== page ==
Most academics loathe the U.S. News & World Report rankings of colleges and universities. This annual exercise purports to take a look at nearly every undergraduate and graduate school progam in the country, and to rank them all, from the "best" to the "worst." In the lower echelons, the rankings are just large groups, listed alphabetically, but at the top, there's a precise-looking Top 40 countdown that would make Casey Kasem proud. The publications that include the rankings make U.S. News a ton of money every year.
The reasons why many in the higher education business detest this process (and I'm speaking here for myself and other academics individually, not for my employer or any other institution) are many and varied. Many academic leaders have spoken out against the practice. Occasionally a school is brave enough to refuse to submit information to U.S. News for use in its survey. For example, Colin Diver, the president of Reed College here in Portland, has aleady gotten a fair amount of play out of this new commentary in the Atlantic Monthly, blasting U.S. News and explaining why Reed won't send them the data they request from all the colleges. I'll let you read what Diver has to say, and if you're interested in reading other grounds for distrusting the U.S. News ranking "system," you can find a rich literature of criticism just by using some basic Google smarts.
Like it or hate it, though, U.S. News is the 6,000-pound gorilla of college and university recruiting. Schools may turn up their noses at the rankings, but you can bet that they are well aware of where they stand on the charts, and are ever happy to make moves that they think will jump them up. Unfortunately, a lot of game-playing comes out of this, and I doubt that it ever brings about much improvement in the participants' academic programs.
The most notable byproduct of the annual beauty contest is the flood of full-color glossy brochures that the schools send out to all those who are likely voters in the U.S. News surveys. During U.S. News polling season, I get one or two such publications in the mail from different law schools every day. I never look at them any more. Hundreds of thousands of dollars in production, printing, and snail-mail costs, and each brochure goes directly from my mailbox to the recycling bin in the split second it takes me to recognize it as the junk mail it is.
My personal involvement in the U.S. News process has proven to me that it is ludicrous. From time to time, they get my name on one of their lists, and they send me a survey form to rank all the law schools in America. Sometimes the assigned task has been to rank the schools' overall programs, but lately, since I'm a tax professor, they ask me to rate all the law schools based on the educational opportunities they provide in the tax area.
I get the form, and I stare at it in disbelief. There are nearly 200 law schools listed there. How many of them could I possibly know anything meaningful about? O.k., I teach at one of them. I attended another one, 30 years ago. I have friends who teach at maybe a dozen more. I have read recent books and articles by professors at maybe a dozen more beyond that. That totals up to around one eighth of the sample. How does that qualify me to say anything at all about who's the "best" and the "worst" in the much larger group?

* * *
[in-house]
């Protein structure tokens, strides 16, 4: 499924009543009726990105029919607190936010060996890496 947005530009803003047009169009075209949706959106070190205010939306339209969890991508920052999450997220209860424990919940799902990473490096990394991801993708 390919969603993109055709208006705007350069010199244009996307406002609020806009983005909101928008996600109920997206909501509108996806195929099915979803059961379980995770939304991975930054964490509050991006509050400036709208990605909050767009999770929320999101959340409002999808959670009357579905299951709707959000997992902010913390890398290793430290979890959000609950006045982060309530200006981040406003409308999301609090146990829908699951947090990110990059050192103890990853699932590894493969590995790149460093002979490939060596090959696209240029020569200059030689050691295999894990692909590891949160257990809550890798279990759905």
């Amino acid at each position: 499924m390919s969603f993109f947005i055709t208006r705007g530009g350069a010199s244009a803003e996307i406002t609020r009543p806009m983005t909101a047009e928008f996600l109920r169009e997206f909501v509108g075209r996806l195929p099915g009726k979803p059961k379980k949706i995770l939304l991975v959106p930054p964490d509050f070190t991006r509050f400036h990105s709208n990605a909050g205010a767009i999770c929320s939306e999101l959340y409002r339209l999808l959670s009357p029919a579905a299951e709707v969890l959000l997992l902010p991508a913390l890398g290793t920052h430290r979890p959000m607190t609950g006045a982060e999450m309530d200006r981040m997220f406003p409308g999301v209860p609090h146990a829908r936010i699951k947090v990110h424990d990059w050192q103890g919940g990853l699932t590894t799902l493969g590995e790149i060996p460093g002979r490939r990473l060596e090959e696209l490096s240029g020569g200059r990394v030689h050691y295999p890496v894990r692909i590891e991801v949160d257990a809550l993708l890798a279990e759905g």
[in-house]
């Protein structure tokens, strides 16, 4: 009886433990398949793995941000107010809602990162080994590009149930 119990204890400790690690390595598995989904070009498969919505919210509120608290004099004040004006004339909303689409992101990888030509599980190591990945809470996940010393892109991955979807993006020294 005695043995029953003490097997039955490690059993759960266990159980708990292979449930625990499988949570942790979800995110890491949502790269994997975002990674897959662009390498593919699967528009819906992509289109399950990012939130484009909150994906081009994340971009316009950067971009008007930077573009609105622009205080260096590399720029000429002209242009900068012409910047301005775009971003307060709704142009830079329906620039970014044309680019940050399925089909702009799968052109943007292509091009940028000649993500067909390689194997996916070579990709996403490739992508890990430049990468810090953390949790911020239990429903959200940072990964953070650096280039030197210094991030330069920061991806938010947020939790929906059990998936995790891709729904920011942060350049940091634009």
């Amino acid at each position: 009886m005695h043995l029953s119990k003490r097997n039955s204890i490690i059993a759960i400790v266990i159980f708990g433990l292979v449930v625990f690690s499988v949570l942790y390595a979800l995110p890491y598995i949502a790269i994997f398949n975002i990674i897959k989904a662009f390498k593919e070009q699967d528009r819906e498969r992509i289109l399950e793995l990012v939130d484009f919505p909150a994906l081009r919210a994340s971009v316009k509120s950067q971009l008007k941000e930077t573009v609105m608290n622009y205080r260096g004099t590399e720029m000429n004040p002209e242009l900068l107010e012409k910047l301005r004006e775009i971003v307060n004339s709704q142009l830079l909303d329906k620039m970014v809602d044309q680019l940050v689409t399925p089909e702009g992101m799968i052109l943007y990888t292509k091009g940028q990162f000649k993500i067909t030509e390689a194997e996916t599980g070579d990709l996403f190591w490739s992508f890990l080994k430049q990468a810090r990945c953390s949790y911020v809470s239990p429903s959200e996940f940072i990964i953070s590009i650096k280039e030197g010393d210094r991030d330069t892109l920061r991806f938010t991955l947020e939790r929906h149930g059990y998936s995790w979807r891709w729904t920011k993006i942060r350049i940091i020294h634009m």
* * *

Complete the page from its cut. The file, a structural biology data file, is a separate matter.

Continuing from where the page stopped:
And how many law schools have I actually set foot in in the past five years beyond my own? Five at most. How many have I visited recently to teach regular courses in? None. How many other schools' faculty meetings have I attended? None. What do I know about the true atmosphere for learning at other schools? Nothing.
Plus, am I going to say anything good about my school's competitors? Our admissions officers fight tooth and nail for good applicants sometimes, and for better or worse, U.S. News can be a deciding factor in the prospects' decisonmaking. Doesn't that make me just a little biased? It's like sending a survey out to the auto makers and asking them who makes the best car.
The same silliness applies to the other major constituencies that U.S. News polls about the law schools: practicing lawyers and judges. What do they know about the vast majority of the 191 listed schools? Indeed, what does anybody know about the current educational programs of more than a few schools?
This week, though, the U.S. News game reached a new depth in my eyes. In my mailbox was another annual peer survey package from them, and when I opened it, I found this:
Note what they're asking me to rank the schools about: trial advocacy. That's a subject I have never taught in my 20 years in academe, and about which I know precious little. I have coached a moot court team for a while, but that's appellate advocacy, not trial advocacy. And so to send me a trial advocacy survey is the height of incompetence.
Hmmm, what do I do with this form? I guess I'll throw it away. But if I marked it up and sent it in, it would count just as much as every other form being submitted by other academics, including those who had a clue.
My votes would be utterly meaningless. And theirs wouldn't be much better.